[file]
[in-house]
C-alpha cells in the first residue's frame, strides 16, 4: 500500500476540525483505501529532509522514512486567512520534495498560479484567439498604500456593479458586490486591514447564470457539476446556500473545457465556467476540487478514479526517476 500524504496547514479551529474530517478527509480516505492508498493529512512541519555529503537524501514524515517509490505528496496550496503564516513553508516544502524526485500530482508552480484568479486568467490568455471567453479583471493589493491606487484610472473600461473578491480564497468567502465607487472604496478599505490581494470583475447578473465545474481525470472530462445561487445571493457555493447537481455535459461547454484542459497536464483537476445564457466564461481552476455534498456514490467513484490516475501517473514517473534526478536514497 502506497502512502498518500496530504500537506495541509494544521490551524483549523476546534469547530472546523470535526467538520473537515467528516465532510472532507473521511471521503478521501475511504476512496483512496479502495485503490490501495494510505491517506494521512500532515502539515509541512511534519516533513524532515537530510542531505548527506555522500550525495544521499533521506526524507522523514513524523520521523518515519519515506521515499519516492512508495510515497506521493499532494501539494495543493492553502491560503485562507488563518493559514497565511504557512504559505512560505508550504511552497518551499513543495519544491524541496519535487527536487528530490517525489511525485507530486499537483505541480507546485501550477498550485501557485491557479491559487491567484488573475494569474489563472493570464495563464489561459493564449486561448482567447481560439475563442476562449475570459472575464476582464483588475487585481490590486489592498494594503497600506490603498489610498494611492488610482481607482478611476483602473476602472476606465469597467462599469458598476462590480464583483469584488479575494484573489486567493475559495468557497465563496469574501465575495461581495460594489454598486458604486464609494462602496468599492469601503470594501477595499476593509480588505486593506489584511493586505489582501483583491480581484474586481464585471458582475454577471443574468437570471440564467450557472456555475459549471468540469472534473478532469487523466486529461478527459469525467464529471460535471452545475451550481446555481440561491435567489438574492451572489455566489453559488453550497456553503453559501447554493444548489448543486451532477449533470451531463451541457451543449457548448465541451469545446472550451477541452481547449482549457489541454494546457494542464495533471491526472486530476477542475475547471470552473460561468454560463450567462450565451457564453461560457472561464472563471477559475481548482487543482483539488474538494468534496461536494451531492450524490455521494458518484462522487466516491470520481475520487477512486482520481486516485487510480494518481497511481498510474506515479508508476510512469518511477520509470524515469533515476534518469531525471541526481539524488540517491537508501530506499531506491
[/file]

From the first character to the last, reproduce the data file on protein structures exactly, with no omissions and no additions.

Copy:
[in-house]
C-alpha cells in the first residue's frame, strides 16, 4: 500500500476540525483505501529532509522514512486567512520534495498560479484567439498604500456593479458586490486591514447564470457539476446556500473545457465556467476540487478514479526517476 500524504496547514479551529474530517478527509480516505492508498493529512512541519555529503537524501514524515517509490505528496496550496503564516513553508516544502524526485500530482508552480484568479486568467490568455471567453479583471493589493491606487484610472473600461473578491480564497468567502465607487472604496478599505490581494470583475447578473465545474481525470472530462445561487445571493457555493447537481455535459461547454484542459497536464483537476445564457466564461481552476455534498456514490467513484490516475501517473514517473534526478536514497 502506497502512502498518500496530504500537506495541509494544521490551524483549523476546534469547530472546523470535526467538520473537515467528516465532510472532507473521511471521503478521501475511504476512496483512496479502495485503490490501495494510505491517506494521512500532515502539515509541512511534519516533513524532515537530510542531505548527506555522500550525495544521499533521506526524507522523514513524523520521523518515519519515506521515499519516492512508495510515497506521493499532494501539494495543493492553502491560503485562507488563518493559514497565511504557512504559505512560505508550504511552497518551499513543495519544491524541496519535487527536487528530490517525489511525485507530486499537483505541480507546485501550477498550485501557485491557479491559487491567484488573475494569474489563472493570464495563464489561459493564449486561448482567447481560439475563442476562449475570459472575464476582464483588475487585481490590486489592498494594503497600506490603498489610498494611492488610482481607482478611476483602473476602472476606465469597467462599469458598476462590480464583483469584488479575494484573489486567493475559495468557497465563496469574501465575495461581495460594489454598486458604486464609494462602496468599492469601503470594501477595499476593509480588505486593506489584511493586505489582501483583491480581484474586481464585471458582475454577471443574468437570471440564467450557472456555475459549471468540469472534473478532469487523466486529461478527459469525467464529471460535471452545475451550481446555481440561491435567489438574492451572489455566489453559488453550497456553503453559501447554493444548489448543486451532477449533470451531463451541457451543449457548448465541451469545446472550451477541452481547449482549457489541454494546457494542464495533471491526472486530476477542475475547471470552473460561468454560463450567462450565451457564453461560457472561464472563471477559475481548482487543482483539488474538494468534496461536494451531492450524490455521494458518484462522487466516491470520481475520487477512486482520481486516485487510480494518481497511481498510474506515479508508476510512469518511477520509470524515469533515476534518469531525471541526481539524488540517491537508501530506499531506491